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Bottling products

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default Bottling products

Post by Guest on 10th February 2010, 5:17 pm

A home made way of preserving is using "kilner jars" or bottles that have some sort of clasp and one time use seal. It cheap and as long as you follow the instructions well worth the effort as your own bottled pairs and tomatoes, plums and figs are the best available!

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Post by Wilhelm Von Rhomboid on 10th February 2010, 6:12 pm

Can also be done with mason type jars with a reusable lid and separate collar. These are quite expensive to buy in the UK (although dirt cheap on the continent), but well looked after will last for years and years. The lids will wear out after several uses but can be replaced cheaply.

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Post by polgara on 10th February 2010, 10:26 pm

Did see that our Pound Shop had kilner jars.
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Post by Green Rosie on 11th February 2010, 9:57 am

We opened a jar of bottles strawberries yesterday - different from the fresh ones and exceedingly yummy for a February snowy evening.

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Post by Wilhelm Von Rhomboid on 11th February 2010, 10:21 am

polgara wrote:Did see that our Pound Shop had kilner jars.

Be careful with buying cheap clip-top jars. Several of the supermarkets (Asda and Tesco certainly) were selling them 3 for £5 last year but they were not proper airtight sealing ones - okay for storing dried lentils and so on in but not for preserving. We bought some to bottle some sweet chill sauce we made and in the first batch one shattered in the water bath, another one sheared in half on the cooling rack when it came very gently into contact with another one, and the remaining two we rebottled because when we turned them upside down liquid dribbled around the seal. The cheapo ones are more decorative than practical IMO.

Proper Kilner or Le Parfait are the way to go for clip-top type jars IMO.

The two-part lid jars are more difficult to find and tend to be not cheap. The best place I have found to get them is Ascott's smallholding supplies, where they are £18 for a dozen. Also Kilner type jars at good prices here:
http://www.ascott.biz/acatalog/Glass_Preserving_Jars.html

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Post by Jaded Green on 11th February 2010, 10:40 am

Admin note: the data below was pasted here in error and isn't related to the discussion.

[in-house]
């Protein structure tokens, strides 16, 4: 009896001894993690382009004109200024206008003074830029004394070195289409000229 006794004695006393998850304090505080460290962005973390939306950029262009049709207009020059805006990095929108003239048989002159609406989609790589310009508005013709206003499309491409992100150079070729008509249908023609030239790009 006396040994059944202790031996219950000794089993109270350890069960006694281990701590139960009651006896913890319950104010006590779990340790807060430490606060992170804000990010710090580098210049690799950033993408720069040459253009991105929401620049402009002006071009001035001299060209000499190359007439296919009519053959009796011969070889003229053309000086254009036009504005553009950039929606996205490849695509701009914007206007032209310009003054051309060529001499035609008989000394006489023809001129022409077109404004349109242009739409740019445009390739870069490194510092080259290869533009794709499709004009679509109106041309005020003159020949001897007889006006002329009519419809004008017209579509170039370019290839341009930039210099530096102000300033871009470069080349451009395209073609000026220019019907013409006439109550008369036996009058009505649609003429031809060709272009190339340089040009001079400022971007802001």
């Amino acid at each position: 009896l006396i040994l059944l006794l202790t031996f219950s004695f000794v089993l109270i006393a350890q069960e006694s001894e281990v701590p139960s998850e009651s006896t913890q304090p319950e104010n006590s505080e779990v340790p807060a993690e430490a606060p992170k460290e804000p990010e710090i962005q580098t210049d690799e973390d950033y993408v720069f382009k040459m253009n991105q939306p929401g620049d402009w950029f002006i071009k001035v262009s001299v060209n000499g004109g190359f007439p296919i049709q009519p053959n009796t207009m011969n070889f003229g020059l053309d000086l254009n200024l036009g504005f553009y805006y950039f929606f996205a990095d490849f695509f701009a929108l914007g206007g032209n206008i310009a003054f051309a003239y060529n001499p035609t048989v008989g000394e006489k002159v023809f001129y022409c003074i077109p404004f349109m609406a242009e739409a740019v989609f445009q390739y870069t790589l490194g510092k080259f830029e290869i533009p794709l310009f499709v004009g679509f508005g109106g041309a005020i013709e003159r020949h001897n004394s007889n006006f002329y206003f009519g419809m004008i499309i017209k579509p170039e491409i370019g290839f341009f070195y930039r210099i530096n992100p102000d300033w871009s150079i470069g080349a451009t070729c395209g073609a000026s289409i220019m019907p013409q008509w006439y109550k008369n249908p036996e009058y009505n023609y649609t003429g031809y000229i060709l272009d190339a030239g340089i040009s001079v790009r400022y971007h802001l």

I'm a bit wary of bottling myself, but I do make jam.

Just made marmalade and am intrigued that of my 6 jars, 3 cooled and pulled the lid down and 3 didn't pull the lid down. I think I put the lids on properly on all of them (I am noted for struggling with screw lids, possibly because I am left handed) Any ideas why?

I am going to eat the less secure ones first, but it is jam, so should be ok.
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Post by polgara on 11th February 2010, 10:55 am

The ones I saw were 2 part lids, glass top with metal screw outside.
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Post by Wilhelm Von Rhomboid on 11th February 2010, 11:19 am

If you can get the two part lid jars for a pound, fill your boots, Pol.

JG, could be that the lids are no longer airtight -were they reused ones? I find that after 3 or 4 uses they very often have lost grip. We have a nifty little device though which is a big plastic collar with different sized apertures inside to fit most standard jar diameters, with metal ball bearings set in the inside - when you put the lid on the jar, you press this down around the edge of the lid and the ballbearings press the metal sides of the lid in snug to the jar again.

I would suggest rebottling the three that didn't pop down. Make sure the jars are good and hot before putting the marmalade in.

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Post by Guest on 11th February 2010, 1:26 pm

I agree with not using the cheap ones for bottling. We pay about 2euros for 1l pots - the price went up when oil price went up! Even the good makes sometimes shatter...loosing the good product inside. Crying or Very sad